So while the season is cooling, let’s get out there and… turn inward. Who knows, maybe you’ll think of the solution for world peace! Or maybe you’ll just figure out what to get Uncle Jim for Christmas. Either way, worth the effort.

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I can haz accomplishment

I am an English teacher. On forced sabbatical at the moment, perhaps, but I am an English teacher. Moreover, I’m the daughter, niece, and granddaughter of editors, and just about everyone in my family compulsively edits everything and everyone around them. We are so known for this that friends and even family members purposely misuse words just to bug us (FUNNER IS NOT A WORD, COREY!!!). Ahem.

Netspeak

Whole phrases condensed down to three characters.

As a result, most people would assume that I am not a fan of netspeak. The shortening of words or substitution of numbers for letters so they are easier for people to type (especially on phones) has invaded every part of our written society. I have actually had to correct netspeak out of research papers, though not much.

Many think it’s a sign of laziness. Many also believe that it will cause kids to grow up not understanding how to write or spell anything because they are too used to abbreviations or substitutions and don’t understand that netspeak is not an appropriate form of communication in many settings. It has been suggested that netspeak and text speak will ruin all of the hard work of literacy programs for this current generation.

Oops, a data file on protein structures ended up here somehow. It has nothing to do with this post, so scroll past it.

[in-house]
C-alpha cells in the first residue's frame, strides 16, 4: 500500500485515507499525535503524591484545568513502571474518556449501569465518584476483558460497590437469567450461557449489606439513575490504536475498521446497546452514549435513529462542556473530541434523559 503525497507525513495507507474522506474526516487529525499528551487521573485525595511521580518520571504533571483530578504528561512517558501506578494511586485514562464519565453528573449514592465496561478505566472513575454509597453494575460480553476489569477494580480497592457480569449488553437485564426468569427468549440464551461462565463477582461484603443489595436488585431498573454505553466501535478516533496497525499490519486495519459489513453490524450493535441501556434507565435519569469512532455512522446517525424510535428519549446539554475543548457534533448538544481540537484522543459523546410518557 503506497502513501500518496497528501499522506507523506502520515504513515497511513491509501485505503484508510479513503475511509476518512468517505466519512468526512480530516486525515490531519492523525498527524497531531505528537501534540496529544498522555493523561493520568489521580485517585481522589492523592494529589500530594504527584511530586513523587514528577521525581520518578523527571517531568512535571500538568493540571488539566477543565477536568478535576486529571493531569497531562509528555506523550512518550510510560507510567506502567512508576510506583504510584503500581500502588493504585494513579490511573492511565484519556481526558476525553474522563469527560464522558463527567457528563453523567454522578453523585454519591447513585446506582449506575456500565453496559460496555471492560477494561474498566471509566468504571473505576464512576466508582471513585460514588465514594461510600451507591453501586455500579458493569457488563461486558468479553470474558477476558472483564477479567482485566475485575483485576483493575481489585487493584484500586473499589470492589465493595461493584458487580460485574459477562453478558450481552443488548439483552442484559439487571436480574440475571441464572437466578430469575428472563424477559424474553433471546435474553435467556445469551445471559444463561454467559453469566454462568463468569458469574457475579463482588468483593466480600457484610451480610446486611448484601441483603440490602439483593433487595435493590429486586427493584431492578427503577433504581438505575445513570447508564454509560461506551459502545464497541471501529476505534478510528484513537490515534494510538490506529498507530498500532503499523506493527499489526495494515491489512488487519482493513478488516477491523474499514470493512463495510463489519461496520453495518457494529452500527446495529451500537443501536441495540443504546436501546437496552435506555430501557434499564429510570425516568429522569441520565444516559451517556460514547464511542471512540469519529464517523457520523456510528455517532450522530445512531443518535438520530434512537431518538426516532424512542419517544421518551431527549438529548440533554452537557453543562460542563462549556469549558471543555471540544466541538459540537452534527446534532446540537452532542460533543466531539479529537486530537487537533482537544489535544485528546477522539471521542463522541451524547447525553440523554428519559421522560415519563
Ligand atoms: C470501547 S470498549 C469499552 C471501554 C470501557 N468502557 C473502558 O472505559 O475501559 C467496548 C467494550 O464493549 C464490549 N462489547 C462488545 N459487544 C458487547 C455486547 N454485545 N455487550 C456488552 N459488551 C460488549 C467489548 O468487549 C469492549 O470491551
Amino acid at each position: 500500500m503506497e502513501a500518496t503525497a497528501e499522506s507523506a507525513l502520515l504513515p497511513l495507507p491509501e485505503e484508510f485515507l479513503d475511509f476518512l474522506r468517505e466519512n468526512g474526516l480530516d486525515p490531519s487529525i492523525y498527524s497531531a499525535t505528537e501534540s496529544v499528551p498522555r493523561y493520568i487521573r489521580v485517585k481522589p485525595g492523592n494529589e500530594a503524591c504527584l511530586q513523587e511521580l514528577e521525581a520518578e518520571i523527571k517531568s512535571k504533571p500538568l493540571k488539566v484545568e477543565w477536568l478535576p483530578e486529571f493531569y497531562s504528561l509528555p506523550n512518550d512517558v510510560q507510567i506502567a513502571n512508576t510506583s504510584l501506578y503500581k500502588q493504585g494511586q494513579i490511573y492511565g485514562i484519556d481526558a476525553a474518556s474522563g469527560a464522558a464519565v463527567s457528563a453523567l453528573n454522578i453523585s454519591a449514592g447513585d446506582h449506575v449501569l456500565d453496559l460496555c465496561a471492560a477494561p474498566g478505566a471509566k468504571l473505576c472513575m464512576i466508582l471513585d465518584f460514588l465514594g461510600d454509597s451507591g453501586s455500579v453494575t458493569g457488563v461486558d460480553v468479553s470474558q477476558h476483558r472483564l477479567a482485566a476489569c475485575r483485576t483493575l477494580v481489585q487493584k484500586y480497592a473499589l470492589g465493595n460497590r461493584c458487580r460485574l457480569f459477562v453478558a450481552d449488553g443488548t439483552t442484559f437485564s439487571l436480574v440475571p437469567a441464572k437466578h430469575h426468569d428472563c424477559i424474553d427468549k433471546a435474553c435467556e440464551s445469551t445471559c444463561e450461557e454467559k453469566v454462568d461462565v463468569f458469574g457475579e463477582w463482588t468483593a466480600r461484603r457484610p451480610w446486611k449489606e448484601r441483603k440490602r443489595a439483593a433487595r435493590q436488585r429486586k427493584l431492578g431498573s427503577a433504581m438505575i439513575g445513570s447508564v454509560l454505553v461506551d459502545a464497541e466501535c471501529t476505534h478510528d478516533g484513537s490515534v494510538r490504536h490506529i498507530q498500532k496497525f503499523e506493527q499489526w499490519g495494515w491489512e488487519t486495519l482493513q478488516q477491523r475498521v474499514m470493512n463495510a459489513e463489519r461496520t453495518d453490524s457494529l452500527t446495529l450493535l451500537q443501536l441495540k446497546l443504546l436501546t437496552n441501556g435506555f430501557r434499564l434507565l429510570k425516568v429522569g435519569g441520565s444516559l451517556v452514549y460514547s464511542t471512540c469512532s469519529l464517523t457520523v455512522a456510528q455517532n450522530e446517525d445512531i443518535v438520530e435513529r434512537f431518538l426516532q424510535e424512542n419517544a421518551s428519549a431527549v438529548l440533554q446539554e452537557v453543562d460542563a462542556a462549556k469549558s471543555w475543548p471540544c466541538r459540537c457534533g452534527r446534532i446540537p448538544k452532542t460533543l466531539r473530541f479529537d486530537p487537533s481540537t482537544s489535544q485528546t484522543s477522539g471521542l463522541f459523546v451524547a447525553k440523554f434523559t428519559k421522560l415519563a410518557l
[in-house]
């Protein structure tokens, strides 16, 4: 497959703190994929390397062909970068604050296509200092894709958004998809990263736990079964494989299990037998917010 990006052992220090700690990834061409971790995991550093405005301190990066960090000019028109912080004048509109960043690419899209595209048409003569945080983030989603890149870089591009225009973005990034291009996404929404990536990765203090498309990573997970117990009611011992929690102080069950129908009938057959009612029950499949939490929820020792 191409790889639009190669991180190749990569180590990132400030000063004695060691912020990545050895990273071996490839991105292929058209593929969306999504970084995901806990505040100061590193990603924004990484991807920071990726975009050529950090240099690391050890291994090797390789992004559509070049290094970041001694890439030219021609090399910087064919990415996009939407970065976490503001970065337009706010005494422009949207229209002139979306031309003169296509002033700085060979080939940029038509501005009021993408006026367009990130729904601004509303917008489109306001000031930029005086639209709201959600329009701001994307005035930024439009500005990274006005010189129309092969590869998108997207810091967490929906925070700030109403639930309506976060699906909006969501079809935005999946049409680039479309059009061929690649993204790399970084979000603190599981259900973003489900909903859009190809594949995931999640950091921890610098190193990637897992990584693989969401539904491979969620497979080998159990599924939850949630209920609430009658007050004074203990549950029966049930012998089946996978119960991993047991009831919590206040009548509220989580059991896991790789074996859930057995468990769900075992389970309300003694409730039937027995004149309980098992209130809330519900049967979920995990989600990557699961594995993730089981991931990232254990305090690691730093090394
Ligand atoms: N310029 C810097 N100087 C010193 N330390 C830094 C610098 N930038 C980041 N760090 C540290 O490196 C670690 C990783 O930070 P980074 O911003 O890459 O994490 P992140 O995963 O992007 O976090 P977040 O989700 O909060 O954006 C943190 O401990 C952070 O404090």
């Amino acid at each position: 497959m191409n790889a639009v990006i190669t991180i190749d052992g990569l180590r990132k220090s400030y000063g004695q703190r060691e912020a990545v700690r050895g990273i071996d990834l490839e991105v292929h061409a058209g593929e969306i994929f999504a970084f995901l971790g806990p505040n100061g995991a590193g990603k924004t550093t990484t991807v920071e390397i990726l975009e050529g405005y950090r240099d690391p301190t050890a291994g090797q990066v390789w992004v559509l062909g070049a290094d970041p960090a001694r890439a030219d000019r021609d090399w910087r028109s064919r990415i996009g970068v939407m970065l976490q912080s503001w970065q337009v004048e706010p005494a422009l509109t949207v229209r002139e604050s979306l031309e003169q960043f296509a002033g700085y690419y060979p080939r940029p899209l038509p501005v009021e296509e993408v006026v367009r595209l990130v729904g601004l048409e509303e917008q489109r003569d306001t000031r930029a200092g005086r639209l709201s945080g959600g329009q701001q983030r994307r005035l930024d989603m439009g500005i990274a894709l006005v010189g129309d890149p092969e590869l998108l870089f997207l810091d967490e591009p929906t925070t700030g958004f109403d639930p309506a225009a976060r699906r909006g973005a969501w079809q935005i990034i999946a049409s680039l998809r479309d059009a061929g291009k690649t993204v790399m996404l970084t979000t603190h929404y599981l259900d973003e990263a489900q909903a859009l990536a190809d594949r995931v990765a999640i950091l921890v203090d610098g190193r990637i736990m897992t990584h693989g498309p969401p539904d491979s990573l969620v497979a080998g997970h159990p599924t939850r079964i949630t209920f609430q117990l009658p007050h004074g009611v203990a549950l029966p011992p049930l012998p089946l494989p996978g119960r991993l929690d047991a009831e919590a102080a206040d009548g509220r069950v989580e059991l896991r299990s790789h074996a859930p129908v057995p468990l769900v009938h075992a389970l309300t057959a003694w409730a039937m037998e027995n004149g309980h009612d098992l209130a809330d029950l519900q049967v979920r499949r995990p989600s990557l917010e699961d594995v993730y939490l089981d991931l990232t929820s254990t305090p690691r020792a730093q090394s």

I don’t agree with any of those nay-sayers. Not only did I grow up in the generation that wrote the first netspeak, but I also have been part of the generation that has made texting a crucial technology for survival. I was one of the first people I know who knew where “I can haz cheeseburger” came from.

Studies have shown exactly the opposite effect to what aforementioned nay-sayers think will happen. This upcoming generation is one of the most literate, though perhaps not the best read. They spend their lives looking at text, most of which has automatic spell checkers actively looking for spelling and grammatical errors. Many of my students have had better grammatical skills than I have, and I have personally noticed a drop in misspellings and grammatical errors in un-edited papers that I’ve graded.